Vascular remodelling is central to the pathophysiology of hypertension and atherosclerosis. Recent evidence suggests the pivotal role of vasoactive substances occurring in the blood vessel, such as angiotensin II (AII), in the control of vascular growth. We recently discovered that C-type natriuretic peptide (CNP), the third member of the natriuretic peptide family, is produced by vascular endothelial cells and can act as an endothelium-derived relaxing peptide. We also demonstrated gene expression of CNP and the ANP-B receptor, which is one of the three subtypes of the natriuretic peptide receptor and is specific to CNP in blood vessels in vivo. Thus, we propose the existence of a 'vascular natriuretic peptide system (NPS)' similar to the vascular renin-angiotensin system (RAS). The present study showed that CNP exerted a growth-inhibitory action and antagonised the growth-promoting action of AII, which was mediated through the AII subtype 1 receptor in cultured vascular smooth muscle cells. In neointimal lesions of rat carotid artery, CNP gene transcript was detectable 2 weeks after balloon injury, and ANP-B receptor gene expression was augmented. These findings suggest that the vascular NPS is activated in proliferative vascular lesions, suppressing further proliferation by antagonising the action of the vascular RAS.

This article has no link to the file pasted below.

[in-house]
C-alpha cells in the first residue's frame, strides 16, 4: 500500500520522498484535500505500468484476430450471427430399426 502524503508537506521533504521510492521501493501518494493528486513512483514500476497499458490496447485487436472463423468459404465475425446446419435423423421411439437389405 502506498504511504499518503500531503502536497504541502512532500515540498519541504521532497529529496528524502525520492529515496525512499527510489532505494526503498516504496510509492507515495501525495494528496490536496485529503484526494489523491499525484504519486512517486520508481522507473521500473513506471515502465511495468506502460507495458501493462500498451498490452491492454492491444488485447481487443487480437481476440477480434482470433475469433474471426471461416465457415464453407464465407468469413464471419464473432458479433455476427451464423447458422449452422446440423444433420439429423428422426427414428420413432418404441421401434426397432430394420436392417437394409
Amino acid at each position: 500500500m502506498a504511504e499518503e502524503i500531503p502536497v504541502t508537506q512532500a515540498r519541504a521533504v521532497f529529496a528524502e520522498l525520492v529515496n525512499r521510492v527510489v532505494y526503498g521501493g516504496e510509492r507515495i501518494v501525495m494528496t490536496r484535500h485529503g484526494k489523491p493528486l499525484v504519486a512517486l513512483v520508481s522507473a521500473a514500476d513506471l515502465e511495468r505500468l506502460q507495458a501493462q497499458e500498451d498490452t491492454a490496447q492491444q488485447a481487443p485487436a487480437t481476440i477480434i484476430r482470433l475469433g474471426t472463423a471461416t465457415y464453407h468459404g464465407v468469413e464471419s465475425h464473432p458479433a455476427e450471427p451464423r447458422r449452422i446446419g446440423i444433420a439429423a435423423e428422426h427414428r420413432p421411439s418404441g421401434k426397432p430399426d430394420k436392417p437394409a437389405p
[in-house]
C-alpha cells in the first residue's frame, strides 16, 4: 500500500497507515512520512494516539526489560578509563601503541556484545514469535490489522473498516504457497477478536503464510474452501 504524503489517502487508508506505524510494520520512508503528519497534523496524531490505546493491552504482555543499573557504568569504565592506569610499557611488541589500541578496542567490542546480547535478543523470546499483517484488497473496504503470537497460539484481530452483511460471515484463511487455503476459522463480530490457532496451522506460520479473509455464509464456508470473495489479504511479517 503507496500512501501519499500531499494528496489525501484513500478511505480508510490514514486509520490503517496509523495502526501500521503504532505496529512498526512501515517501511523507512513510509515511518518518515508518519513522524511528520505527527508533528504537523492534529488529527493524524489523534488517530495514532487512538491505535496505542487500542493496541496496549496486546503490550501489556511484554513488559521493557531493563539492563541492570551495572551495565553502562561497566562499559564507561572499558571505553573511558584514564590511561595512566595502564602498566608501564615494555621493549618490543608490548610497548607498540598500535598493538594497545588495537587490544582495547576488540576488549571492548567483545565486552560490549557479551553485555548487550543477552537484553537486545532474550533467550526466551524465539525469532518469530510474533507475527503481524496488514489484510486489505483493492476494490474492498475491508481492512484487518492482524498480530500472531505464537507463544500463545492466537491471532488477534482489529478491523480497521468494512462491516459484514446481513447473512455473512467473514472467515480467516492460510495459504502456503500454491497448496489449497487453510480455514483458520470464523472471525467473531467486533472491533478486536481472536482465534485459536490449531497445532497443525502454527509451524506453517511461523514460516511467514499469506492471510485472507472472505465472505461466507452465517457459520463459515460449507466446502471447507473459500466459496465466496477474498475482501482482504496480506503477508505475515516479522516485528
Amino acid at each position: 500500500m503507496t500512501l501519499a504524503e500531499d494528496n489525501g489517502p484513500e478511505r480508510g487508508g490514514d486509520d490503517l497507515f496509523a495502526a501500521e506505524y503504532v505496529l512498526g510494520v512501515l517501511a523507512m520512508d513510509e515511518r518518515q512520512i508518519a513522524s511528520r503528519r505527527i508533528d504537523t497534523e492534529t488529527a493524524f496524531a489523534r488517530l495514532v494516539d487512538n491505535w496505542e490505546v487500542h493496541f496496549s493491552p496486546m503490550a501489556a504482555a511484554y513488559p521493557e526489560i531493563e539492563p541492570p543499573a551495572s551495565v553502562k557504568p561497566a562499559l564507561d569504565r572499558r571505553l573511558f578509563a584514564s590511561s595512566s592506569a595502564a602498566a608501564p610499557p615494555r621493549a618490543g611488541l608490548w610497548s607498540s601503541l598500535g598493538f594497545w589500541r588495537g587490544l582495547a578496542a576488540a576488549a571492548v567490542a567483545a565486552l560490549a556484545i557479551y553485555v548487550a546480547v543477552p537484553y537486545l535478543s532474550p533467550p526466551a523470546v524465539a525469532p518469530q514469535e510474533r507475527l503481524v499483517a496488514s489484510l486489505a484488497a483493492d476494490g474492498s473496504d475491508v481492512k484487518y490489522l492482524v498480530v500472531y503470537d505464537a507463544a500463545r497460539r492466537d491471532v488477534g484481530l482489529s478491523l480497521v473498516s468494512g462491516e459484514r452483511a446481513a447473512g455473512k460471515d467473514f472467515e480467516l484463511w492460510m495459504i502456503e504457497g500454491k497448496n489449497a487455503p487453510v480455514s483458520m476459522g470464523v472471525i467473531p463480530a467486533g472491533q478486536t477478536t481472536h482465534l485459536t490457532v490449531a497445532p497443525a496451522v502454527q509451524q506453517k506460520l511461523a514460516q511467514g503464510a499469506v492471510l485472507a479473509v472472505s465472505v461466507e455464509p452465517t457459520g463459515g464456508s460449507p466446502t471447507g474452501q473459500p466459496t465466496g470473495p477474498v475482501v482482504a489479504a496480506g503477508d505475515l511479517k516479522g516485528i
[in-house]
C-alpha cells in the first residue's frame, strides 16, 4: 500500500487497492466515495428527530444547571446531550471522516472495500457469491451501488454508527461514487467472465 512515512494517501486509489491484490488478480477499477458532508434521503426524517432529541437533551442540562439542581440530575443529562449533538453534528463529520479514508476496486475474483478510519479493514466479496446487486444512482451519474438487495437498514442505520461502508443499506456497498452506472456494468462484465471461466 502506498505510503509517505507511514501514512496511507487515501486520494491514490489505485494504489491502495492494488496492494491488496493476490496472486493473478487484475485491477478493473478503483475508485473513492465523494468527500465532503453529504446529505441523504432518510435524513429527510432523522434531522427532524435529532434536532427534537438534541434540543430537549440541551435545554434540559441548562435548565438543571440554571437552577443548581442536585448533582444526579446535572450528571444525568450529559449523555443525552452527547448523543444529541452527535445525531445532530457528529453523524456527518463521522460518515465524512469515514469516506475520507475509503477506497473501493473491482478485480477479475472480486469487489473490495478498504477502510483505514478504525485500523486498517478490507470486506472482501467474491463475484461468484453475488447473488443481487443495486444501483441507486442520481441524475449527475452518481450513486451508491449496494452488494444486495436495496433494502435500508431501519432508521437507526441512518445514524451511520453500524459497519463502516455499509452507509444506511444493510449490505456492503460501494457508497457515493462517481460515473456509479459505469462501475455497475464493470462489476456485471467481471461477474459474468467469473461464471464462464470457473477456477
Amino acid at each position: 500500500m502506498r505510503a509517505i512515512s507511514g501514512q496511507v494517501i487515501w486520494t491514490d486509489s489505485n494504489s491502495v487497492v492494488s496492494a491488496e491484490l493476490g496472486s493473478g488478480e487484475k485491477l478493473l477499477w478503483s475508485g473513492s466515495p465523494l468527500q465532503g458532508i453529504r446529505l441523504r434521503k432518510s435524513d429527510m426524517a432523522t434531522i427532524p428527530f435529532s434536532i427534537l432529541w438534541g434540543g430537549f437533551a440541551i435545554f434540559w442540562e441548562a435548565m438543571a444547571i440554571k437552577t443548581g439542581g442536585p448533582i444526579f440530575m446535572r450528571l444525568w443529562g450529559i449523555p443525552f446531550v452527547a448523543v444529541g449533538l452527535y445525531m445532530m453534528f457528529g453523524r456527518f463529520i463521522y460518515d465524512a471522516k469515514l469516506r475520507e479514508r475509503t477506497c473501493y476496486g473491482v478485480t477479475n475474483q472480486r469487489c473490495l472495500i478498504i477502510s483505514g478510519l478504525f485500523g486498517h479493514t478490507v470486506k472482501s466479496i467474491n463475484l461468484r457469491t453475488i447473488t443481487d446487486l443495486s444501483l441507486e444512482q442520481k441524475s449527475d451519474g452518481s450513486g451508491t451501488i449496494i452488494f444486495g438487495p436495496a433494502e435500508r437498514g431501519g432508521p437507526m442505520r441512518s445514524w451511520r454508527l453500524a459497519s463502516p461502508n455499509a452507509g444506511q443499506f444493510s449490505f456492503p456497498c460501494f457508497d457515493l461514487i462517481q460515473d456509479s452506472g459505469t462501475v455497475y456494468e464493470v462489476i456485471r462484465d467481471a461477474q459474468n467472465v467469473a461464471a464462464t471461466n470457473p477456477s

|ジャーナル||Blood Pressure, Supplement|
|出版ステータス||Published - 1994 1月 1|
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